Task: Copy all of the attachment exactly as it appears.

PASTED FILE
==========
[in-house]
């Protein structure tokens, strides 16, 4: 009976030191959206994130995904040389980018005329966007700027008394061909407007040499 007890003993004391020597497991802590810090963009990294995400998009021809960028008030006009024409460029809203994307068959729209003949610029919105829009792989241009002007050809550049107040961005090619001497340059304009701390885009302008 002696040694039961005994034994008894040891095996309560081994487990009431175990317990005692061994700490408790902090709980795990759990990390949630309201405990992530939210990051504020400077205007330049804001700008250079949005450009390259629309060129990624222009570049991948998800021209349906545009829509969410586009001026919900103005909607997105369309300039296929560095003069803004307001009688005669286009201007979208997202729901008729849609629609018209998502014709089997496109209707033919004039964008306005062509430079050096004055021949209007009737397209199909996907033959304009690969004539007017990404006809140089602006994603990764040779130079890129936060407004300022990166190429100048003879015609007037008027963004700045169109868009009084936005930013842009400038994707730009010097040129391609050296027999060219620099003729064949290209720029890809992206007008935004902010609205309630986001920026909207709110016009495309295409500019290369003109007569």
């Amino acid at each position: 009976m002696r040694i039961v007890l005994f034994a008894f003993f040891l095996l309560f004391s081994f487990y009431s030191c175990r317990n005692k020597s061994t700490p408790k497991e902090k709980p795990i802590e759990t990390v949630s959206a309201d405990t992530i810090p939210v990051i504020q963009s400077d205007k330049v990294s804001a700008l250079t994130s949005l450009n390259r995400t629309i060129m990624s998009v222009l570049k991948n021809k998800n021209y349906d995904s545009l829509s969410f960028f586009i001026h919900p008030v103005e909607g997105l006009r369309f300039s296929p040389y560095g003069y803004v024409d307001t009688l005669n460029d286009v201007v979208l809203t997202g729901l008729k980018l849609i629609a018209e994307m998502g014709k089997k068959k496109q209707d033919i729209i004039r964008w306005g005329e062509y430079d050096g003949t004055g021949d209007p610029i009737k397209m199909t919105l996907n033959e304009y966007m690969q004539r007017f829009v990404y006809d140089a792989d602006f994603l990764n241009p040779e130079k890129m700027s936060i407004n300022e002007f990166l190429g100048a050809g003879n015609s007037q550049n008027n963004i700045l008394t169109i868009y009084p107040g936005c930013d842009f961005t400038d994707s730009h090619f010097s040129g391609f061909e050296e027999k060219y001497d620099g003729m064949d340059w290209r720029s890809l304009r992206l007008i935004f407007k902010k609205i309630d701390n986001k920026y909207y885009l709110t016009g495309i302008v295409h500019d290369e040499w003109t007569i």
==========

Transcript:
[in-house]
């Protein structure tokens, strides 16, 4: 009976030191959206994130995904040389980018005329966007700027008394061909407007040499 007890003993004391020597497991802590810090963009990294995400998009021809960028008030006009024409460029809203994307068959729209003949610029919105829009792989241009002007050809550049107040961005090619001497340059304009701390885009302008 002696040694039961005994034994008894040891095996309560081994487990009431175990317990005692061994700490408790902090709980795990759990990390949630309201405990992530939210990051504020400077205007330049804001700008250079949005450009390259629309060129990624222009570049991948998800021209349906545009829509969410586009001026919900103005909607997105369309300039296929560095003069803004307001009688005669286009201007979208997202729901008729849609629609018209998502014709089997496109209707033919004039964008306005062509430079050096004055021949209007009737397209199909996907033959304009690969004539007017990404006809140089602006994603990764040779130079890129936060407004300022990166190429100048003879015609007037008027963004700045169109868009009084936005930013842009400038994707730009010097040129391609050296027999060219620099003729064949290209720029890809992206007008935004902010609205309630986001920026909207709110016009495309295409500019290369003109007569």
């Amino acid at each position: 009976m002696r040694i039961v007890l005994f034994a008894f003993f040891l095996l309560f004391s081994f487990y009431s030191c175990r317990n005692k020597s061994t700490p408790k497991e902090k709980p795990i802590e759990t990390v949630s959206a309201d405990t992530i810090p939210v990051i504020q963009s400077d205007k330049v990294s804001a700008l250079t994130s949005l450009n390259r995400t629309i060129m990624s998009v222009l570049k991948n021809k998800n021209y349906d995904s545009l829509s969410f960028f586009i001026h919900p008030v103005e909607g997105l006009r369309f300039s296929p040389y560095g003069y803004v024409d307001t009688l005669n460029d286009v201007v979208l809203t997202g729901l008729k980018l849609i629609a018209e994307m998502g014709k089997k068959k496109q209707d033919i729209i004039r964008w306005g005329e062509y430079d050096g003949t004055g021949d209007p610029i009737k397209m199909t919105l996907n033959e304009y966007m690969q004539r007017f829009v990404y006809d140089a792989d602006f994603l990764n241009p040779e130079k890129m700027s936060i407004n300022e002007f990166l190429g100048a050809g003879n015609s007037q550049n008027n963004i700045l008394t169109i868009y009084p107040g936005c930013d842009f961005t400038d994707s730009h090619f010097s040129g391609f061909e050296e027999k060219y001497d620099g003729m064949d340059w290209r720029s890809l304009r992206l007008i935004f407007k902010k609205i309630d701390n986001k920026y909207y885009l709110t016009g495309i302008v295409h500019d290369e040499w003109t007569i």